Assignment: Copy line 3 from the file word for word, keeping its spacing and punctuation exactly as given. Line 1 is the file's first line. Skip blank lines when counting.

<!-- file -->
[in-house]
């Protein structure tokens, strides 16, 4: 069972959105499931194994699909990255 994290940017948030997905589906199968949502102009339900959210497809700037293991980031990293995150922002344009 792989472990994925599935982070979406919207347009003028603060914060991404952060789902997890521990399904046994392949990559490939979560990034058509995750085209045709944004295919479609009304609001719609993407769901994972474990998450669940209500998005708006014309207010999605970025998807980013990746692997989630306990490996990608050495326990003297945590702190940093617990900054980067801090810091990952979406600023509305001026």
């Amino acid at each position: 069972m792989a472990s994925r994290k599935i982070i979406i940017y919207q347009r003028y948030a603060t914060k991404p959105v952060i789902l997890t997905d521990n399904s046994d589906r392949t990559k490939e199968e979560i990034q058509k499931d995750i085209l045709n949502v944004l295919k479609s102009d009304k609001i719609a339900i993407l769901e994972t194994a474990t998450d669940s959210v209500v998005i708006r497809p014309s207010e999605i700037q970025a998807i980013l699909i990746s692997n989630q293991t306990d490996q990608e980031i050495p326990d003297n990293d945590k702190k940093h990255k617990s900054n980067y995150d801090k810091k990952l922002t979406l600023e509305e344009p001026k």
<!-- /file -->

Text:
């Amino acid at each position: 069972m792989a472990s994925r994290k599935i982070i979406i940017y919207q347009r003028y948030a603060t914060k991404p959105v952060i789902l997890t997905d521990n399904s046994d589906r392949t990559k490939e199968e979560i990034q058509k499931d995750i085209l045709n949502v944004l295919k479609s102009d009304k609001i719609a339900i993407l769901e994972t194994a474990t998450d669940s959210v209500v998005i708006r497809p014309s207010e999605i700037q970025a998807i980013l699909i990746s692997n989630q293991t306990d490996q990608e980031i050495p326990d003297n990293d945590k702190k940093h990255k617990s900054n980067y995150d801090k810091k990952l922002t979406l600023e509305e344009p001026k």